I do also worry that young people like the original poster sometimes work themselves into lathers about things that may not bother them five or ten years later. If this is the case in this instance, then I think it would be a shame for him to leave his country for Canada if that is what is motivating him to look north of the border.
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Old 06-26-2011, 09:49 AM
 
484 posts, read 1,287,330 times
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I went to U of T for undergrad and went to the US for Graduate school, and had no problem getting admitted to my programs of choice. Admissions officers are more concern with your grades and if your degree is equivalent to a US degree than the actually school you went to.

There are hundred of thousands, possibly millions of international students in the US coming from all over Asia, Africa, Europe, etc. and I’m pretty sure that Admission Officers never heard of 90% of these university and yet it hasn’t hinder them.
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Old 06-26-2011, 11:14 AM
 
1,395 posts, read 2,527,148 times
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Quote:
Originally Posted by Average Fruit View Post
I went to U of T for undergrad and went to the US for Graduate school, and had no problem getting admitted to my programs of choice. Admissions officers are more concern with your grades and if your degree is equivalent to a US degree than the actually school you went to.

There are hundred of thousands, possibly millions of international students in the US coming from all over Asia, Africa, Europe, etc. and I’m pretty sure that Admission Officers never heard of 90% of these university and yet it hasn’t hinder them.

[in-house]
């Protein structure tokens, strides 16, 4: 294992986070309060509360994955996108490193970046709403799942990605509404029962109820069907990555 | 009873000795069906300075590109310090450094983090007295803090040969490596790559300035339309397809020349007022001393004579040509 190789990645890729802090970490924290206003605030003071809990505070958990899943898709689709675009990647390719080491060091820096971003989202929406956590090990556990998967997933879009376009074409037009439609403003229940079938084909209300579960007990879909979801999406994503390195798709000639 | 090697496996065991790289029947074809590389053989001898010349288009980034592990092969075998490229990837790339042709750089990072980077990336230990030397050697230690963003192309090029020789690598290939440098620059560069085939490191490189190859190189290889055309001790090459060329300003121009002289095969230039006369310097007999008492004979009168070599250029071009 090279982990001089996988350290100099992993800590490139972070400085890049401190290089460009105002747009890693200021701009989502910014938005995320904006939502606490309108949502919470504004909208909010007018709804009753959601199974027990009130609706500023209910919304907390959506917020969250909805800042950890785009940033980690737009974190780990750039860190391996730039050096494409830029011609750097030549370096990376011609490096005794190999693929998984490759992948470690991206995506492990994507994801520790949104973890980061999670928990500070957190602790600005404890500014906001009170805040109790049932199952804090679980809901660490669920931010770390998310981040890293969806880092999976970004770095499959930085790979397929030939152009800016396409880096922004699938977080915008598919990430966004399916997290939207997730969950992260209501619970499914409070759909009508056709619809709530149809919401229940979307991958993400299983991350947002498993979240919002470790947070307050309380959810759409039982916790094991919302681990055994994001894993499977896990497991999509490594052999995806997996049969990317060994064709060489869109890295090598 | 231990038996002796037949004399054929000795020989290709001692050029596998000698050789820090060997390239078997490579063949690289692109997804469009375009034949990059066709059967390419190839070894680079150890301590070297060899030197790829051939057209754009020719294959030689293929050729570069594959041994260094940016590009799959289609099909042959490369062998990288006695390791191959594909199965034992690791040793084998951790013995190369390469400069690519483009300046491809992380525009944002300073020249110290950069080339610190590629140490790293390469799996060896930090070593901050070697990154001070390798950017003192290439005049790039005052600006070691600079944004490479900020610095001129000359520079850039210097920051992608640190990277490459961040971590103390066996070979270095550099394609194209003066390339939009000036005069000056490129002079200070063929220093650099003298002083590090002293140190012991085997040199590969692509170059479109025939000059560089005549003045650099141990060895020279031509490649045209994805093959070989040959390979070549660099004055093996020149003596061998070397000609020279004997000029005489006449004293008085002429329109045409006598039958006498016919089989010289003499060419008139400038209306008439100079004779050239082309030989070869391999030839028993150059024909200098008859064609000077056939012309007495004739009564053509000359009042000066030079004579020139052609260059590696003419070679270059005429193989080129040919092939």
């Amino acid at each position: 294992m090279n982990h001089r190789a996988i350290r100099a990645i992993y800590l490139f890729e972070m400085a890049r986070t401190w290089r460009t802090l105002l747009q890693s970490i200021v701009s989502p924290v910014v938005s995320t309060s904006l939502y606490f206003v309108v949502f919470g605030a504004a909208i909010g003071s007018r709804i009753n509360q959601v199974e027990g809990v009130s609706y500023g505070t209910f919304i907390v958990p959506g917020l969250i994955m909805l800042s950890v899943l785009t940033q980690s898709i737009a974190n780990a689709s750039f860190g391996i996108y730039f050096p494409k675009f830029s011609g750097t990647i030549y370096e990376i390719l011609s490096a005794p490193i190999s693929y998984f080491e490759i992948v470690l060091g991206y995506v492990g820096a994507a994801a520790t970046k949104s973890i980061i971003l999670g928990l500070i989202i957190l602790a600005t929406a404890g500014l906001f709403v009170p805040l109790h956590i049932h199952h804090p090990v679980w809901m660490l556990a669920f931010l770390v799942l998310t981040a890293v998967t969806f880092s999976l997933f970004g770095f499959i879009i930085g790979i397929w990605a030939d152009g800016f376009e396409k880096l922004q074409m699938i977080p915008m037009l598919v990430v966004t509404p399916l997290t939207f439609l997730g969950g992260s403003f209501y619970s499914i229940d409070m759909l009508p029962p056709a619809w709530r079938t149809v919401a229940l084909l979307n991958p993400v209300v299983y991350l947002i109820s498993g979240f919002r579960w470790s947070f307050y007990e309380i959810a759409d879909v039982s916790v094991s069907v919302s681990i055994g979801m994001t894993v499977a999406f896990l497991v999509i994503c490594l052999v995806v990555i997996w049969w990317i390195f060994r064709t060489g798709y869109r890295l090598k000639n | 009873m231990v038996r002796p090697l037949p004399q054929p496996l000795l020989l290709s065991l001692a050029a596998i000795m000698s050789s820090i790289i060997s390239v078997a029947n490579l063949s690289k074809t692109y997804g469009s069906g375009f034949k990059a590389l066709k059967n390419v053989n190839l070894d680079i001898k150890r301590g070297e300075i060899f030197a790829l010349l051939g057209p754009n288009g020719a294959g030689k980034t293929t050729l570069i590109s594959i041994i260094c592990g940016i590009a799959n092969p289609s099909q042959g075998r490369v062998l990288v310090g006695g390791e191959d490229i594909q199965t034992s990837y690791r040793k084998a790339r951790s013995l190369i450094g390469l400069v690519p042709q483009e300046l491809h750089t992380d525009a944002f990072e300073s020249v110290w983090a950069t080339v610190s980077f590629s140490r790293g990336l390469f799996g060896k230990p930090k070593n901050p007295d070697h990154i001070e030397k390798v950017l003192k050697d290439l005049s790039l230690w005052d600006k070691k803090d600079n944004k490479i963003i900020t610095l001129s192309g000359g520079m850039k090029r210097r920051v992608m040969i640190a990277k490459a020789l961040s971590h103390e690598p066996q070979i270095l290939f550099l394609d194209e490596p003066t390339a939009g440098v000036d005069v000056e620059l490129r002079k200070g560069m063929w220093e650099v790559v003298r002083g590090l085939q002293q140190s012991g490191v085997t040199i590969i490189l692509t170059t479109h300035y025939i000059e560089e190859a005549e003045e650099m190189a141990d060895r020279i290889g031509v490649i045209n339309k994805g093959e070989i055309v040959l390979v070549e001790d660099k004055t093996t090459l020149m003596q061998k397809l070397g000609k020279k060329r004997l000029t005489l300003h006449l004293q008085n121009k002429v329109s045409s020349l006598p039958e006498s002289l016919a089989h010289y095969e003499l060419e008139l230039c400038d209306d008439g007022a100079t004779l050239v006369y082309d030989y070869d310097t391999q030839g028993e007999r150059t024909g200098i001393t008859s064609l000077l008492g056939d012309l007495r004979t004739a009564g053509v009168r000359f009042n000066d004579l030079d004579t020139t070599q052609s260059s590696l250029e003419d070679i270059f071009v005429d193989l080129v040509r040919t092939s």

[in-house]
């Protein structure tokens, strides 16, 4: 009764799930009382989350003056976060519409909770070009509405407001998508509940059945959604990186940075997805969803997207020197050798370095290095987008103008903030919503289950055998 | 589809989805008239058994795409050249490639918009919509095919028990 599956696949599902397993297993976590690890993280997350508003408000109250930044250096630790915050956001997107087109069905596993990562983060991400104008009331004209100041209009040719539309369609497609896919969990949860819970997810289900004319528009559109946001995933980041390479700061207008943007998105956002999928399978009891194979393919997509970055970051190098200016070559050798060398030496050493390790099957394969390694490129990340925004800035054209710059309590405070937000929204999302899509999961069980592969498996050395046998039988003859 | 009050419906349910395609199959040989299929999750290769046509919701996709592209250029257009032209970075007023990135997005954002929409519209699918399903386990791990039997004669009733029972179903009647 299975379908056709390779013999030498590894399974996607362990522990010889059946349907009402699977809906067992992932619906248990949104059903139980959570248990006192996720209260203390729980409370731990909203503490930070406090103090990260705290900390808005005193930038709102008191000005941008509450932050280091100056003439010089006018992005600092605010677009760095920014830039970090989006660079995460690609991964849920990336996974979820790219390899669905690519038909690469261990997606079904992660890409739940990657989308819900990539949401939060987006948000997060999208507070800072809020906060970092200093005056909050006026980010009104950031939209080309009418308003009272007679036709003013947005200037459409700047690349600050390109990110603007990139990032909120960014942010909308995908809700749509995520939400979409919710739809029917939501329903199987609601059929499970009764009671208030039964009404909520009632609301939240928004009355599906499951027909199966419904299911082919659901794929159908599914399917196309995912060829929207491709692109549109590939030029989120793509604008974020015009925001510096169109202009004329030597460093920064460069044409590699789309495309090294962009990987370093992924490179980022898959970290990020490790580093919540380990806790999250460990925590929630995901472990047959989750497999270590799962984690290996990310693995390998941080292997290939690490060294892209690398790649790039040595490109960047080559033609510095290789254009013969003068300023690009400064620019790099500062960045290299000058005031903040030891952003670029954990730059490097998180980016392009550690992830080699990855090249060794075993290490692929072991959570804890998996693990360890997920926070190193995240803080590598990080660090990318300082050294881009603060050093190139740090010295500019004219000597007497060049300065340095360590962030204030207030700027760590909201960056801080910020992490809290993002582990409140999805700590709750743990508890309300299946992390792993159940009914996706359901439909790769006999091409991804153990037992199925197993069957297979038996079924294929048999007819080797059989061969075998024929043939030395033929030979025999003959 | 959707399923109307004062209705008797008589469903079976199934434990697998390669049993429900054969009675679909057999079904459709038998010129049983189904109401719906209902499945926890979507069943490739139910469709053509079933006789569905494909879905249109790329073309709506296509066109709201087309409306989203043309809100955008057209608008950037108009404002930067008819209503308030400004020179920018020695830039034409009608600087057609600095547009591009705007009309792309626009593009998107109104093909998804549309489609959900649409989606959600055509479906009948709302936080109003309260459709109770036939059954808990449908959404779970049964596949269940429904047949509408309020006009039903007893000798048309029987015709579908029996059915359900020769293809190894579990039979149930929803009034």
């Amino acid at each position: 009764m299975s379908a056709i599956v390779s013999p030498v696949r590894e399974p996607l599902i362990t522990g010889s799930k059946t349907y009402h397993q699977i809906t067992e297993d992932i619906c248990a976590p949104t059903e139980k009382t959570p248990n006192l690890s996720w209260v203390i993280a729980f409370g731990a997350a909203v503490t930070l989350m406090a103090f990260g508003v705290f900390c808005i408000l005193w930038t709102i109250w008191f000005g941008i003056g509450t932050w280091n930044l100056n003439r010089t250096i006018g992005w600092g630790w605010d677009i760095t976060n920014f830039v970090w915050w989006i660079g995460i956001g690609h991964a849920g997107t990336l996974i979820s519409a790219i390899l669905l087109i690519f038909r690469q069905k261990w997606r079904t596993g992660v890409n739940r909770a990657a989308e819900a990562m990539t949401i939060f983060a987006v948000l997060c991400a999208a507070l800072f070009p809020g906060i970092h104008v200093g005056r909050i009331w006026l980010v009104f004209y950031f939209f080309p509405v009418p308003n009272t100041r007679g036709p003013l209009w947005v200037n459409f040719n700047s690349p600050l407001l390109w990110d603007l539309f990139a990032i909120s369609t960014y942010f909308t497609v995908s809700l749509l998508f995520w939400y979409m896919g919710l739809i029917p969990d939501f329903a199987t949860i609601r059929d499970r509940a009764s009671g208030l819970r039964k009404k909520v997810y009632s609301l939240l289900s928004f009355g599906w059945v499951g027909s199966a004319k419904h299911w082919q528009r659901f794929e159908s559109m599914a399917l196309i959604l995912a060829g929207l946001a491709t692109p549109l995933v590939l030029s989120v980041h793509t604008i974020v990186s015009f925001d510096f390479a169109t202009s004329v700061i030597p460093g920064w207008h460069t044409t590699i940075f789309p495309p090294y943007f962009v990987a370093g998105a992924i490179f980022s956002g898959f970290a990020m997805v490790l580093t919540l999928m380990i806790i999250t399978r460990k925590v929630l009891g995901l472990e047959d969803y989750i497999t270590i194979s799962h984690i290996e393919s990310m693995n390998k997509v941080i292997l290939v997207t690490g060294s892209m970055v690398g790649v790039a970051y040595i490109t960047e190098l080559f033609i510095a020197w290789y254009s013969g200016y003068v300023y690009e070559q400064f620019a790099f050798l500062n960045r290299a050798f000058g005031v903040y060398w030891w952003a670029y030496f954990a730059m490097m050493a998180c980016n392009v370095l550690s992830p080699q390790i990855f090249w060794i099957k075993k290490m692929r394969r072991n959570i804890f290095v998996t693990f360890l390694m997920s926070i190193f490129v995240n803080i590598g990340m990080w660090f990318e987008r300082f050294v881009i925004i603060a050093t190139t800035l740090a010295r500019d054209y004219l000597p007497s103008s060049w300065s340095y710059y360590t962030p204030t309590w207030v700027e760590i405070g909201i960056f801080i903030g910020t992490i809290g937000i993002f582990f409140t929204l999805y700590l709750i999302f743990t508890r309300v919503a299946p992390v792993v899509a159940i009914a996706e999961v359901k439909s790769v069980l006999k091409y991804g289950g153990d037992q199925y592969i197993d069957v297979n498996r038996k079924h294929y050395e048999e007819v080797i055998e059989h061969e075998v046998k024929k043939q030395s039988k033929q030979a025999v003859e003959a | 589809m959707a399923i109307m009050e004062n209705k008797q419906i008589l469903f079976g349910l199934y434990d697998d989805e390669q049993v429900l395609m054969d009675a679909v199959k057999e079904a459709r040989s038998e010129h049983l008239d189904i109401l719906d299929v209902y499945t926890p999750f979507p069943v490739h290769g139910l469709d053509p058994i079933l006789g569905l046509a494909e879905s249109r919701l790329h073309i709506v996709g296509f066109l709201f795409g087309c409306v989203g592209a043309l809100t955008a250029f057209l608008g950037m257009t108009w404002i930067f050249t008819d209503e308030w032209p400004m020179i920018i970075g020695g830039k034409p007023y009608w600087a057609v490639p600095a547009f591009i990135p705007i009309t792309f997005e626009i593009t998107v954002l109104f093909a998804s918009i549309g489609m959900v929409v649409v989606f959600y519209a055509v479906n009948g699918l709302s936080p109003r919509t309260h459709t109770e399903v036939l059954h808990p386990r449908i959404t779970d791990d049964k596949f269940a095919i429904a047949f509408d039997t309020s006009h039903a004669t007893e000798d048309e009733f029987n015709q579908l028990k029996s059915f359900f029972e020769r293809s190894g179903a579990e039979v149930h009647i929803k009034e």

OK, you're right then. OP, please ignore everything that I wrote. Average Fruit is obviously correct.
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Old 06-27-2011, 11:22 AM
 
35,309 posts, read 52,348,810 times
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Quote:
Originally Posted by ConfusednDetermined View Post
Just wondering roughly what would be the cheapest safe place to live in Canada for an 18 year old
As people with minimal means of support tend to move to the areas of town with the lowest rent i would think it rather tough to find "the cheapest safe place to live"seems to me you can have either one or the other.
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Old 06-27-2011, 11:56 AM
 
Location: Canada
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Or he could live in a cheap, safe place that isnt' a city. Cape Breton Island, for example, has a low cost of living, is safe, is home to unique local culture, and has enough people on it that you can buy what you need there.
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Old 06-27-2011, 12:03 PM
 
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Or in the case of Ontario, a smaller city with a low cost of living like Windsor... or towns like Chatham-Kent, Cornwall, and Sarnia which all have low cost of living. Might get bored in those though... Windsor at least has more to see and do.
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Old 06-27-2011, 12:13 PM
 
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Those remoter areas could address the cheap and safe but the kid needs a job and he plans on going to UoT so he may not be in a position to relocate twice.. Move to Ottawa for the future UoT and think room mates to lower costs.eh..